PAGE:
Street medics provide medical first aid to the participants of demonstrations, often having to stay close to clashes to case their help is needed. During G20 protests some became victims themselves, as the legal aid reports.
In a press release the legal aid (Ermittlungsausschuss) mentions (Press release #14):
“During the afternoon, street medics were called to tend to the injured on the Fischmarkt. In the Hafenstrasse, the paramedics got caught in a police control, but could pass after alerting the police of their function as street medics. After not finding any injured person, the paramedics stopped about 500 meters from clashes between protestors and police. 20 minutes later a large police unit (Hundertschaft) came running and pulled the driver and her passenger out of the car. The police held the passenger in a headlock, threw the driver to the ground and stepped on her head and shoulder. She was bruised on the collar bone, upper arm and shoulder and needed to be treated in hospital. Her glasses had fallen to the floor and were crushed by police. While the police took the details of the street medics, they themselves refused any identification.”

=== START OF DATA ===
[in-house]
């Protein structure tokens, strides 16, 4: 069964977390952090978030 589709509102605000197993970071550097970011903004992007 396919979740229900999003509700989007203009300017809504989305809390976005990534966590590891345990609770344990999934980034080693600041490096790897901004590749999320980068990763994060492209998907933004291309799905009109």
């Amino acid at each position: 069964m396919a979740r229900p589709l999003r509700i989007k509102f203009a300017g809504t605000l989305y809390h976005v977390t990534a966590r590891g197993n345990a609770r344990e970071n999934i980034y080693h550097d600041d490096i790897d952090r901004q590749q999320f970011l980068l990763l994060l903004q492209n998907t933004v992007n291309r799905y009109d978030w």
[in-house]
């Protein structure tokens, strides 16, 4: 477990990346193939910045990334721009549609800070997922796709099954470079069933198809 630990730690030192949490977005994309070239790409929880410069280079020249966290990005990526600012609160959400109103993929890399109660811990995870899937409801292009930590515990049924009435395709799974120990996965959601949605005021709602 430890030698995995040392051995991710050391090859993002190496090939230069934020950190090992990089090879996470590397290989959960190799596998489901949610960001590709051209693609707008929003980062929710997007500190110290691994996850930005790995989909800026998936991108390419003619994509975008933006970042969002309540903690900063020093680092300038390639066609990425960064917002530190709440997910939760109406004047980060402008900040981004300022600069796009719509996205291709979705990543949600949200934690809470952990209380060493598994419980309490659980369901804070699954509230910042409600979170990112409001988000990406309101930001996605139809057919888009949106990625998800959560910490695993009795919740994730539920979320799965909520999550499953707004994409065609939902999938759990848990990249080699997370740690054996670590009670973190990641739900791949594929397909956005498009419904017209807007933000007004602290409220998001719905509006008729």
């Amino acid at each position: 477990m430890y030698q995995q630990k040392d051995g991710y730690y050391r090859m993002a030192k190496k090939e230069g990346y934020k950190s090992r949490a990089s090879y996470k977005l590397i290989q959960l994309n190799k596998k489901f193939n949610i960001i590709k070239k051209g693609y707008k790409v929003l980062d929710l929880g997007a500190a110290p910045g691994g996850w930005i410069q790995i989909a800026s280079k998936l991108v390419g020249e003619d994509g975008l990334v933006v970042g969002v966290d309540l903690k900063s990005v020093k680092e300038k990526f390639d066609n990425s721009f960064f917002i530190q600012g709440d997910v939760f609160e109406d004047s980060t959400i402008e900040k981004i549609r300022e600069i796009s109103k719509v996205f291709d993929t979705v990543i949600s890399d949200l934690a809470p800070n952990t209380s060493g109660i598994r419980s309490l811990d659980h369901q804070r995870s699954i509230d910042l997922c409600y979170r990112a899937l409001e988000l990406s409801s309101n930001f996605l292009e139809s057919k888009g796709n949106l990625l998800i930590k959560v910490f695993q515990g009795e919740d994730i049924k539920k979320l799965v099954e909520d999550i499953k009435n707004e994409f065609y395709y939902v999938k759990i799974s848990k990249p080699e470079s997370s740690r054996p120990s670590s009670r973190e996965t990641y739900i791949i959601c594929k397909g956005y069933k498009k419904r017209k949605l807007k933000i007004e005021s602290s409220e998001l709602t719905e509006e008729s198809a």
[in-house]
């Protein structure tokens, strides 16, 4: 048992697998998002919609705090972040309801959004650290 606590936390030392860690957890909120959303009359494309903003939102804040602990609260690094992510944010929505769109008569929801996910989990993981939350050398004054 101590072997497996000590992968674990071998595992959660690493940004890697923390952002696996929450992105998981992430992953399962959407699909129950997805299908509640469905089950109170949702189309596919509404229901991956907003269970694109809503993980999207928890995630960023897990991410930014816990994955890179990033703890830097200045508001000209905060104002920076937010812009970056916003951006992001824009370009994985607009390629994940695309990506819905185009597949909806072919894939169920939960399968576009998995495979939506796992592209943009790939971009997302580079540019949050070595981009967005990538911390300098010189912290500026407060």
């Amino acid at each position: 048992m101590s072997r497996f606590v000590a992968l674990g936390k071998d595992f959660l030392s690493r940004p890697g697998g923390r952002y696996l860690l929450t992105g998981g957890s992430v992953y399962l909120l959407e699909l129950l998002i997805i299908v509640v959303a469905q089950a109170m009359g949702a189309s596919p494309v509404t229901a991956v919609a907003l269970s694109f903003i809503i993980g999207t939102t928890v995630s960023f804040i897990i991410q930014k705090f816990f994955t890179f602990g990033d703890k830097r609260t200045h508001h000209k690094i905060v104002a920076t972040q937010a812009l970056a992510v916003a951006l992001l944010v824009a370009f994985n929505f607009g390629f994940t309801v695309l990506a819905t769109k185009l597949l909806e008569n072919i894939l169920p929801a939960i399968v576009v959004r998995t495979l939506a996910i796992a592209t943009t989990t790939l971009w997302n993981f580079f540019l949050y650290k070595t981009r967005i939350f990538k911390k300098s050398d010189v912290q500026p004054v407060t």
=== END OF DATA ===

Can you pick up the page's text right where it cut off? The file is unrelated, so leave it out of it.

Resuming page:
Tending to the injured
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Welcome to Hell demonstration: Street medics tend to an injured person at the Hafenstrasse promenade while around them other protesters still climb over the wall. By Risande Tyskal
Gabriele Heineke from the Anwaltliche Notdienst (Lawyer’ Emergency Service) talks about her work around the G20 demonstrations:
and during the FCMC press conference on 8th of July 2017:
The prisoner support (EA) highlighted the situation in the temporary prison camp (GeSa) in it’s press release from the 8th of july 2017.
Press release of the G20 EA for July 8th
Several journalists hat their press accreditation to the G20 meeting withdrawn by the BKA. Renate Angstmann Koch of the German Journalists Union (DJU) talked about journalistic work and restrictions during the G20 at the press conference on 8 July 2017.